Censorship would be bad but there absolutely must to be a credible system of press accountability in this country and that is something that I can’t see happening unfortunately.

        As to this story I am not suprised in the least.

        • Sheng-ji says:

          Although what you say is correct, does it not fly that the editor of that piece is more than entitled to his opinions about computer games and has every right to print his opinion? Its not as if it’s difficult to check facts and find different opinions on the internet these days and if someone is going to believe something that someone writes without question, is that not more of a problem with our education system than the fault of the editor? (See I really am playing devils advocate here! Very interested in this discussion!)

          • mondomau says:

            Don’t forget that the PCC – the body that investigates complaints against papers like the Mail has as its chairman Paul Dacre.

            Editor of the Daily Mail.


          • Smoky_the_Bear says:

            Of course people are entitled to their opinions, I also guarantee you this was not an opinion piece. This is twisting around the events of a childs death to the point of becoming a borderline lie in order to fit personal agenda, the goal being personal gain. There will definitely be several cases similar to this that went unreported because it did not fit their agenda.

            Monomadu is exactly right, the UK press industry has absolutely nobody controlling them except each other. It is a ludicrous system which allows them to print pretty much anything they want without consequence, this is even more damaging when you consider a lot of people read one newspaper and believe everything that is written. While I’m not saying they aren’t being mindless sheep, it doesn’t mean something shouldn’t be done about large companies publishing lies for personal gain because enough gullible people will give them money.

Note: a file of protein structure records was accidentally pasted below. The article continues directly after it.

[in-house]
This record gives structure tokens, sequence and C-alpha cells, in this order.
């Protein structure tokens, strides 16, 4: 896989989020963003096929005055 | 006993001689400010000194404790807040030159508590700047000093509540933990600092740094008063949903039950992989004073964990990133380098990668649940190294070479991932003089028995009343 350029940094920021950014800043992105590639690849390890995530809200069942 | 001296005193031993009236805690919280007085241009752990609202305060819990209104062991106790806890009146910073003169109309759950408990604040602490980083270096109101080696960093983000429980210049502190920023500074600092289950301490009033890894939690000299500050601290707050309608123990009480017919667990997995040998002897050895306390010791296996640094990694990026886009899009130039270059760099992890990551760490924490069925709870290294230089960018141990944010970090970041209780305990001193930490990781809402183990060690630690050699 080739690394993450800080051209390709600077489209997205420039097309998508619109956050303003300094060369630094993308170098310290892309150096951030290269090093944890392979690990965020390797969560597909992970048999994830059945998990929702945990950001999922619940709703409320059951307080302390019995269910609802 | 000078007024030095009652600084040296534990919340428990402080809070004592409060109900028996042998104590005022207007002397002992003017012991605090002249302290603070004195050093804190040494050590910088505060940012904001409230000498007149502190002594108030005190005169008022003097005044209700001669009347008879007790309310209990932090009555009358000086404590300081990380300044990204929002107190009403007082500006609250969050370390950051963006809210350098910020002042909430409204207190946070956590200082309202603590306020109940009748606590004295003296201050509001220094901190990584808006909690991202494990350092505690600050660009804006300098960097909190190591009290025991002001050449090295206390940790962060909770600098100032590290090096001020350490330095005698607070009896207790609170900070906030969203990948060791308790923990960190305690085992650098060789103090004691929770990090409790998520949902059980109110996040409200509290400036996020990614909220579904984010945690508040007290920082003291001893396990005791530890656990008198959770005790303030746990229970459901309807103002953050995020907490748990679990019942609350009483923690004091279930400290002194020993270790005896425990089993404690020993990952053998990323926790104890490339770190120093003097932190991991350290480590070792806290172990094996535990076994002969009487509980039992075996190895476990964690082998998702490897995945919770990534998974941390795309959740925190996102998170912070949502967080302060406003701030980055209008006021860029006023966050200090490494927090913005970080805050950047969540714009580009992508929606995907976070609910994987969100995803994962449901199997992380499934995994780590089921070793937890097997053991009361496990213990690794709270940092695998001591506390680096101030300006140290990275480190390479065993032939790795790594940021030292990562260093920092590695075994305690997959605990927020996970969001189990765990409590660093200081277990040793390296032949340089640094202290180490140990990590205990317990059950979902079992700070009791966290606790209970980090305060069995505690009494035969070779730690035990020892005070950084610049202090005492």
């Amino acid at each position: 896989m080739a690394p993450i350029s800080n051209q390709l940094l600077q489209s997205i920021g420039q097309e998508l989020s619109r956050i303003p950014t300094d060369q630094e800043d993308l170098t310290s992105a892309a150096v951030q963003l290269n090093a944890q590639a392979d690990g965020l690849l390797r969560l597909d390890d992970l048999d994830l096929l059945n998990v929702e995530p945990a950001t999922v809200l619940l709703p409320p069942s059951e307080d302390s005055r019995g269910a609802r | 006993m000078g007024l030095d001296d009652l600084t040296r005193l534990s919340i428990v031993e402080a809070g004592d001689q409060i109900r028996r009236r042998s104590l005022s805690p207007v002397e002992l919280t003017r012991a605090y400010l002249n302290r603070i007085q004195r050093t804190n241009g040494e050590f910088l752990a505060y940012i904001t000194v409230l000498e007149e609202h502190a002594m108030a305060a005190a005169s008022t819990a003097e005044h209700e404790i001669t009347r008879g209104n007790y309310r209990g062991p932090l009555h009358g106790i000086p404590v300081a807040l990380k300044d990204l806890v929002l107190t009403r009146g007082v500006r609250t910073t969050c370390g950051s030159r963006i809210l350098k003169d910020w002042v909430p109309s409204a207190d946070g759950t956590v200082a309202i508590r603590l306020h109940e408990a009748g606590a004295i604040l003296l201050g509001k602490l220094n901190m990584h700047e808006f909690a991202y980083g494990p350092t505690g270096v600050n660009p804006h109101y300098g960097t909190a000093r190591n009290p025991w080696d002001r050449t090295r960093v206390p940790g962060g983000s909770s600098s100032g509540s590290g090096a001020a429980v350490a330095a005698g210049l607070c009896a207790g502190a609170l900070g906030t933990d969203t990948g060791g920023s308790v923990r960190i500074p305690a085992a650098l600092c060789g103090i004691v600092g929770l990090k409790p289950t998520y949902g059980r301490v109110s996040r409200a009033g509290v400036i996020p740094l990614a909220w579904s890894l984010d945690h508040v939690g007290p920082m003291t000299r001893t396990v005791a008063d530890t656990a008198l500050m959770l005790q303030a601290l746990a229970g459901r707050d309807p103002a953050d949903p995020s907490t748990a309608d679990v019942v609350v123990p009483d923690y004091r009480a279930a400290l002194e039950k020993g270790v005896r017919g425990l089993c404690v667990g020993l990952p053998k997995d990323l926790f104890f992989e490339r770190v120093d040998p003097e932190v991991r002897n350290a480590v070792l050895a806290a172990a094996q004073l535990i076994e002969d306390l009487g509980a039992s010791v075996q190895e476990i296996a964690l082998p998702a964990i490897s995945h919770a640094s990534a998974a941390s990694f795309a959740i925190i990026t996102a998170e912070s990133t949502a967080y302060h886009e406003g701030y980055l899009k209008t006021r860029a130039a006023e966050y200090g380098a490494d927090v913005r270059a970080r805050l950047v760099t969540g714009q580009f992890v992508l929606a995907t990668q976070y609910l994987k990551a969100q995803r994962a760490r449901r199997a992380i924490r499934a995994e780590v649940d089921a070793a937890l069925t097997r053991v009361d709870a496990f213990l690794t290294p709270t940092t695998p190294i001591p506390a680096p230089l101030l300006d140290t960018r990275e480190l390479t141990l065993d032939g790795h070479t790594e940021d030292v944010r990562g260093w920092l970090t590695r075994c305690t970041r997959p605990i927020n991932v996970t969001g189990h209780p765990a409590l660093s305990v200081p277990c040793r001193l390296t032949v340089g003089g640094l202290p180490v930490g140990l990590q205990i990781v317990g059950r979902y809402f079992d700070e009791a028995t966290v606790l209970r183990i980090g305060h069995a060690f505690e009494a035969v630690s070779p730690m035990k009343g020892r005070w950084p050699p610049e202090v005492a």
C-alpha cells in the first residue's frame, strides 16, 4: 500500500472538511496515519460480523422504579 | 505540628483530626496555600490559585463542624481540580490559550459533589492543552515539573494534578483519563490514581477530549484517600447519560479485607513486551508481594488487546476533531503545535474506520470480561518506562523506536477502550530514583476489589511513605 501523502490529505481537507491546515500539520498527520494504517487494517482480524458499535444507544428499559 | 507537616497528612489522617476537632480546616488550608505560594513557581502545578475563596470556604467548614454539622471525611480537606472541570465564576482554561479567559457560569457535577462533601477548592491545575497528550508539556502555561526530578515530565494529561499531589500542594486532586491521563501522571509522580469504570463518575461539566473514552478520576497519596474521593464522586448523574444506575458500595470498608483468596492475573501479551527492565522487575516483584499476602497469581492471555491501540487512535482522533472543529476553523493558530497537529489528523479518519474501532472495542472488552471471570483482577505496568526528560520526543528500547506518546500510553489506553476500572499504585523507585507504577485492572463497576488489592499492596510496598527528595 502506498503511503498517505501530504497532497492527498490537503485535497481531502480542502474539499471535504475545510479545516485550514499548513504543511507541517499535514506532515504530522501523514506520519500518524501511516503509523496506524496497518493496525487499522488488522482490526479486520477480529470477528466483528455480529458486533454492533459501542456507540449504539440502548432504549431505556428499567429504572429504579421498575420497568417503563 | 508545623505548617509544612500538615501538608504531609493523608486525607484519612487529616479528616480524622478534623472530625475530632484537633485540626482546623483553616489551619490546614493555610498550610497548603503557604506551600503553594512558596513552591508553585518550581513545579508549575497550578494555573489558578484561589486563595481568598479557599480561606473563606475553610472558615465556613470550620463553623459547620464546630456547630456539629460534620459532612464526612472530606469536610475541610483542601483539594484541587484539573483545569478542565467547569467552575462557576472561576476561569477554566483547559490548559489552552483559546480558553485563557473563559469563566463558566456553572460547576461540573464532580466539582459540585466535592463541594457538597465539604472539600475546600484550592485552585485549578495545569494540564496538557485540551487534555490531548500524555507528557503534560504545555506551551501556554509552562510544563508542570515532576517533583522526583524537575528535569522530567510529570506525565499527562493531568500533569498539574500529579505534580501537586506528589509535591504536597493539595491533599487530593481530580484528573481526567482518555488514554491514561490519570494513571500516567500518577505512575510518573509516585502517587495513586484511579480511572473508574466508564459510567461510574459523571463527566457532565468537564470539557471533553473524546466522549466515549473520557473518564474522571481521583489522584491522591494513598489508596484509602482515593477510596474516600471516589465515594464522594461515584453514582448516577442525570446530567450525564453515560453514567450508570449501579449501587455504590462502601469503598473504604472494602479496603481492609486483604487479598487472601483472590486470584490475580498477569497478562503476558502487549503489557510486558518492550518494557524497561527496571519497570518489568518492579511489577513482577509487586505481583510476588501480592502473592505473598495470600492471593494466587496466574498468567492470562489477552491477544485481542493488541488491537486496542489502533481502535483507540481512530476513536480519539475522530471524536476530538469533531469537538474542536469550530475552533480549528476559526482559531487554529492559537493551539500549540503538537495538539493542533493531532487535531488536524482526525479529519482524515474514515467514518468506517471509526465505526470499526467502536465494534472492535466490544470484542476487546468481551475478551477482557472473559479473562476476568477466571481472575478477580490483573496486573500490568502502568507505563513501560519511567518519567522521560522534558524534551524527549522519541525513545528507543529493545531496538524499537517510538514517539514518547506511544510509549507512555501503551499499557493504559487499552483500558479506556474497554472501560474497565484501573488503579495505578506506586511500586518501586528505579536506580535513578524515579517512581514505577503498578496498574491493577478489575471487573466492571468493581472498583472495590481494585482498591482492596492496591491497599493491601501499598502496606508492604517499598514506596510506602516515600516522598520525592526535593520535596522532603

• derbefrier says:

          With freedom comes responsibility. something these wackos obviously aren’t practicing but we have to accept the good with the bad or we’ll never truly be free.

      • Lagwolf says:

        Hear hear!

  3. MadJax says:

    Jake, Kake, Kyle, whoever died, it’s sick that this hate-rag abuses it for their own agenda. More sickening is the fact that people out there will believe the article.